Who owns Target’s front door?

This morning in San Diego, a judge will listen to arguments as to why canvassers should or shouldn’t be allowed to seek signatures on petitions and donations in support of gay marriage.

Target is suing Canvass for a Cause because, it says in this court document, the group is interfering with its customers.

The filing comes from a security guard (which Target calls “executive team lead for assets protection.”).

Canvass for a Cause solicitors typically start by asking our customers if they support gay marriage. If the answer is yes, they ask our customers to sign a petition and for a credit-card donation. If the answer is no, they challenge the customers on their beliefs. Whenever our customers say no, whether it is about making a donation, signing a petition, or about support for gay marriage, the solicitors become angry and aggressive, continuing to challenge our customers on their morals. I have seen them tell our customers not to vote if they are unhappy with the customers’ views.

All Target stores have a no-soliciting policy and they’re private property anyway. As WCCO’s Jason DeRusha noted on Twitter a few minutes ago, they also ban the Salvation Army at Christmastime.

So what’s the big deal?

Apparently, it’s this. California recognizes free speech as trumping private property rights. (h/t: @lawnonymous)

Despite Hudgens’ clear statement of federal law, the California Supreme Court held in Robins v. Pruneyard Shopping Center that the free-speech and petition provisions of the California Constitution grant mall visitors a constitutional right to free speech that outweighs the private-property interests of mall owners. The California Supreme Court took the position that “all private property is held subject to the power of government to regulate its use for the public welfare.” In the unanimous 1980 decision Pruneyard Shopping Center v. Robins, the U.S. Supreme Court affirmed the state court’s decision, noting that its own reasoning in Lloyd “does not ex proprio vigore (“of its own force”) limit the authority of the State to exercise its police power” (power to regulate the use of private property) “or its sovereign right to adopt in its own Constitution individual liberties more expansive than those conferred by the Federal Constitution.” A state may, therefore, in the exercise of its power to regulate, adopt reasonable restrictions on private property, including granting greater freedom to individuals to use such property, so long as the restrictions do not amount to a taking without just compensation or contravene any other federal constitutional provision. (In this instance it would be a “taking” of a property owner’s right to exclude others.)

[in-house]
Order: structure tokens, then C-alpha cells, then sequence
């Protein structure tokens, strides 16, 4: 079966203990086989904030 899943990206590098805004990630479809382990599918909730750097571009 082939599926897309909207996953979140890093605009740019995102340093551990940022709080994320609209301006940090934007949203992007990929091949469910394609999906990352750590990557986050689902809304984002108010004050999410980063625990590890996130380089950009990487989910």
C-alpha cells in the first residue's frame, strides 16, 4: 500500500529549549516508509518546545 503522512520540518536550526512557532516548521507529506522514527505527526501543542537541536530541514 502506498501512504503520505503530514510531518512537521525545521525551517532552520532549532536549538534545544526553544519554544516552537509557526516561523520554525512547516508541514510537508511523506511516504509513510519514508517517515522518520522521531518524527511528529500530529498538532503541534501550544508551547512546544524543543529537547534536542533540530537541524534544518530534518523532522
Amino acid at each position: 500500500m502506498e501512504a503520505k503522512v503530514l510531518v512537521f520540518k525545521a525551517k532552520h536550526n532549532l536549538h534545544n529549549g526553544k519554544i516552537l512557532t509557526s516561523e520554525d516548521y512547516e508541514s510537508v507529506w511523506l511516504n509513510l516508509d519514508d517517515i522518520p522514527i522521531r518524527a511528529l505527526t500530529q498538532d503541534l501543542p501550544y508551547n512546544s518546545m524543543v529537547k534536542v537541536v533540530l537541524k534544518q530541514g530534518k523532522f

But Target says the courts have held that private stores inside private developers are not bound by that interpretation.

These cases make clear that Target stores are not themselves withìn the reach of the Pruneyard decision and that we do not need to allow people to use our property for expressive activity, Even in shopping malls that are within the reach of the Pruneyard decision, the right under Pruneyard is to use the common areas of the mall, not the area directly outside the Target store entrance. Individuals wishing to use the common areas within shopping malls should address the matter with the shopping mall owner or operator, not with Target.

  • justin

    Before malls and megastores there used to be a town square that actually was public property and free speech was free there. This is what the CA supreme court recognized in the Pruneyard decision. We have to ask ourselves, as a society, if we really want all our public space being corporate space.

    Target has stated they want to be the place where you go for everything. Speech has long been associated with commerce, especially in the US. Their goals cut both ways.

  • John P.

    It may or may not be their right, but I wish people would stop soliciting in front of stores and at my front door. If I want to sign your petition, support your cause, or buy your product I will find you. If you come to me, I will refuse on principle. Leave me alone, please.

  • justin

    Yes, it can be annoying, but sometimes being annoyed is the cost of living in a free society. I’m willing to pay.

  • Heather

    I think the canvassing approach is supremely annoying no matter what the cause, but if the Westboro folks can protest at funerals…

  • Aaron

    Assuming that the security guard’s comments are true, what offends me more that the solicitors being allowed in Target, is the fact that the solicitors disregard any “no” answer and continue to push people until they get the response they want. Or, simply disregard them as citizens that have a voice, by telling them not to vote anymore.

    This way of trying to solicit signatures and/or donations seems not only counterproductive, but oxymoronic. (“I want you to believe in my cause, but I won’t believe in yours.”)

  • kennedy

    Consider that allowing public use of space also allows public use by those promoting causes we disagree with. Do we want to run a gauntlet of white supremists to buy toothpaste?

  • Gary

    What were past rulings with Planned Parenthood? Army Recruitment Centers?